EnglishEdit

EtymologyEdit

Latin andron, from Ancient Greek ἀνδρῶν (andrôn).

NounEdit

andron (plural androns)

  1. (architecture, historical) In Ancient Greece and Ancient Rome, the apartment reserved for males, in the lower part of the house.

TranslationsEdit

Part or all of this entry has been imported from the 1913 edition of Webster’s Dictionary, which is now free of copyright and hence in the public domain. The imported definitions may be significantly out of date, and any more recent senses may be completely missing.
(See the entry for “andron” in
Webster’s Revised Unabridged Dictionary, G. & C. Merriam, 1913.)

AnagramsEdit


LatinEdit

EtymologyEdit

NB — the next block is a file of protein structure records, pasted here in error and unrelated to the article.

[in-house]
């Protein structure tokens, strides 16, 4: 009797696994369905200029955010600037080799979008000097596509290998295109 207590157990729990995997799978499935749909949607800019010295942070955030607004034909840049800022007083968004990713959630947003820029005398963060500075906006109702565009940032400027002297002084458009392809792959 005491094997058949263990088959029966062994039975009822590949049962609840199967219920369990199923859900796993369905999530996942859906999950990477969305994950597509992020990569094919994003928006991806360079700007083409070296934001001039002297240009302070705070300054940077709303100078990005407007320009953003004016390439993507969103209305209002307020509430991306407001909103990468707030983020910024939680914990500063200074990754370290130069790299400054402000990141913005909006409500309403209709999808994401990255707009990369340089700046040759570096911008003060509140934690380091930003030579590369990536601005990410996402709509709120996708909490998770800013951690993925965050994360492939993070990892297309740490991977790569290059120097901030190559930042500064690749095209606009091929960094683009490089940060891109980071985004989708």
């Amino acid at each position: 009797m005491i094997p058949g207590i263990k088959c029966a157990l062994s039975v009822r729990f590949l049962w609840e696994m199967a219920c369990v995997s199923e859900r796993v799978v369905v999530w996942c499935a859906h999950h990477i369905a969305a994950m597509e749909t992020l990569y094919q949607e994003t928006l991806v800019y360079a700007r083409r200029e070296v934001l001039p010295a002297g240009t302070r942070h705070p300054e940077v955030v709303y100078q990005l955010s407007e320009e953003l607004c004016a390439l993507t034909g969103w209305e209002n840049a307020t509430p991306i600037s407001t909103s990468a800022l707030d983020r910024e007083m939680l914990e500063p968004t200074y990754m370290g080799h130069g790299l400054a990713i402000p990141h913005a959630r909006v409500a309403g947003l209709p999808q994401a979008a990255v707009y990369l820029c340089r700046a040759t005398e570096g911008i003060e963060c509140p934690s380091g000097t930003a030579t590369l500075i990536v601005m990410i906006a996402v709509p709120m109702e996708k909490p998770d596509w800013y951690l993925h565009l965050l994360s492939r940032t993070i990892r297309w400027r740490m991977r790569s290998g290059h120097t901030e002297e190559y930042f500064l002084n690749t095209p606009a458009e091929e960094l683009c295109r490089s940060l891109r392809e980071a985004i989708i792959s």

From Ancient Greek ἀνδρών (andrṓn).

NounEdit

andrōn m (genitive andrōnis); third declension

  1. hallway, passageway, corridor

DeclensionEdit

Third-declension noun.

Case Singular Plural
Nominative andrōn andrōnēs
Genitive andrōnis andrōnum
Dative andrōnī andrōnibus
Accusative andrōnem andrōnēs
Ablative andrōne andrōnibus
Vocative andrōn andrōnēs

ReferencesEdit

  • andron”, in Charlton T[homas] Lewis; Charles [Lancaster] Short (1879) [] A New Latin Dictionary [], New York, N.Y.; Cincinnati, Ohio; Chicago, Ill.: American Book Company; Oxford: Clarendon Press.
  • andron in Gaffiot, Félix (1934) Dictionnaire illustré Latin-Français, Hachette
  • andron”, in The Perseus Project (1999) Perseus Encyclopedia[1]
  • andron”, in Harry Thurston Peck, editor (1898) Harper's Dictionary of Classical Antiquities, New York: Harper & Brothers
  • andron”, in William Smith, editor (1848) A Dictionary of Greek Biography and Mythology, London: John Murray
  • andron”, in William Smith et al., editor (1890) A Dictionary of Greek and Roman Antiquities, London: William Wayte. G. E. Marindin

PortugueseEdit

NounEdit

andron m (plural androns)

  1. (historical) andron (room or house reserved for males)